7 Steps to Enhance U.S. Competitiveness

16 Mar. 2012 | Comments (0)

As we mentioned in an earlier blog post, the United States is poised for a manufacturing renaissance that is being driven by the changing economics of global production. Costs are rising in China. Given the significantly higher productivity of U.S. workers, and the fact that manufacturing at home eliminates a host of problems inherent in long-distance supply chains, many companies are doing the math and choosing to build new plants in the United States rather than overseas.

While government has had little hand in the revival to date, that's not to say that government couldn't help speed and strengthen the trend. Government at all levels — local, state, and federal — can be an active participant and can help provide additional momentum. This can and should be a shared agenda across the political spectrum and a real opportunity to seize the moment and grow the pie for all Americans.

We see seven areas for focus:

1. Political leaders from both parties should use the bully pulpit to educate the business community and the public on the new math of global manufacturing. The story is simple: In the next few years, for many goods, the delivered costs for Chinese-made products shipped to the U.S. will converge with U.S.-made products consumed in the U.S. Since a factory typically has a useful life of 30 years, choices on location must be made in a longer-term context.

2. The government needs to reform the U.S. tax system, then leave it alone for a while. The U.S. tax code currently is a deterrent to business — not only the level of taxation, but the fact that various incentives, such as the R&D tax credit, come and go. Business decision makers need certainty and stability, not the perpetual threat that next year things are going to be changed again. The tax code's focus should be on growing the pie: providing incentives for companies to create jobs, especially in innovation and manufacturing, which have a strong multiplier effect. One idea to consider is allowing companies to substantially reduce taxes on repatriated overseas profits provided they use the money to create U.S. jobs, by investing in new U.S. factories, for example.

3. Washington needs to get serious about leveling the playing field. While there's always risk of a trade war, all countries need to play by the same rules — and government's job is to enforce those rules.

4. The government needs to rethink regulations. All Americans recognize the need to protect people and the environment from avoidable and unnecessary harm. But there also needs to be a regulatory equivalent to the Hippocratic Oath: regulations should do more good than harm. Washington should conduct a serious inventory of the thousands of federal regulations and cull those that are outdated, redundant, ineffective, and put unnecessary roadblocks in the way of business development. This is a monumental task. At the end of 2009, the Code of Federal Regulations consisted of a reported 157,974 pages in more than 200 volumes. Thousands of additional pages have been added since then. The speed of our regulatory processes must also be addressed; excessive delays encourage shifting investments to other locales.

5. The government needs to focus on talent development to ensure that Americans are prepared for the 21st century workplace. This is an area where we need to think strategically. The federal government, under the Workforce Investment Act of 1998 and other statutes, already spends billions on employment and training. The U.S. Labor Department's Employment and Training Administration (ETA) alone has an annual budget exceeding $10.8 billion. Money is not the main problem; it's how the money is spent. We have two specific recommendations: first, that Washington create a program to help companies that are building or expanding U.S. factories train new workers during the ramp-up period; and second, consider establishing a new breed of hybrid "vocational" colleges, in which students would spend half their time studying liberal arts and half learning a skilled trade.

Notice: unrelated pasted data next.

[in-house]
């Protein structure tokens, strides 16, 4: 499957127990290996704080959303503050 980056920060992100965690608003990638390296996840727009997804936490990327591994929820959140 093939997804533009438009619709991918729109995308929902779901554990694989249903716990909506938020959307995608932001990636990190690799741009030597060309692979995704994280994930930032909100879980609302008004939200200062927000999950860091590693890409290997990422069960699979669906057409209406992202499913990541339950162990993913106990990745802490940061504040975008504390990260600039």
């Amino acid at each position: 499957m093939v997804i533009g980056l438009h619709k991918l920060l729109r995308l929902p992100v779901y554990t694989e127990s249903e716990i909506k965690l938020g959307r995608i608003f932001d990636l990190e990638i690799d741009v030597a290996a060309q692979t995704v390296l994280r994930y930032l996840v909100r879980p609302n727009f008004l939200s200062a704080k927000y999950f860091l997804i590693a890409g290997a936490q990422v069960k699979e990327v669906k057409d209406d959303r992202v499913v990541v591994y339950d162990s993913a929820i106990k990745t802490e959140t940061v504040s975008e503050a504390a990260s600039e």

6. Washington needs to focus on infrastructure. Every infrastructure problem — decaying bridges, congested highways and ports, overcrowded airports and outdated air traffic control systems, weaknesses in the electric grid, and inadequate broadband spectrum — costs us dearly. Rebuilding and modernizing isn't a luxury; it's a necessity. It would not only help the economy broadly, but would help spur creation of more high-performance manufacturing and knowledge clusters like Silicon Valley and Research Triangle Park.

7. Washington should encourage foreign companies to manufacture in the United States. The United States offers the lowest-cost manufacturing platform in the developed world today. We need to put out the official "Welcome" sign. At least nine U.S. government agencies are actively involved in export promotion. How about a single agency to both promote exports and a highly valuable import — foreign factories?

Enhancing U.S. competitiveness and restoring our manufacturing leadership need to be an all-in effort. Everybody has a role to play, and everybody stands to gain.

This post is part of the HBR Insight Center on American Competitiveness.

This blog first appeared on Harvard Business Review on 03/09/2012.

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  • About the Author: Harold L. Sirkin

    Harold L.   Sirkin Harold L. Sirkin is a senior partner in the Chicago office of The Boston Consulting Group and author of GLOBALITY: Competing with Everyone from Everywhere for Everything.…

    Full Bio | More from Harold L. Sirkin

  • About the Author: Richard I. Lesser

    Richard I. Lesser Richard I. Lesser is BCG's Chairman of North and South America and is based in the firm's New York office.

    Full Bio | More from Richard I. Lesser

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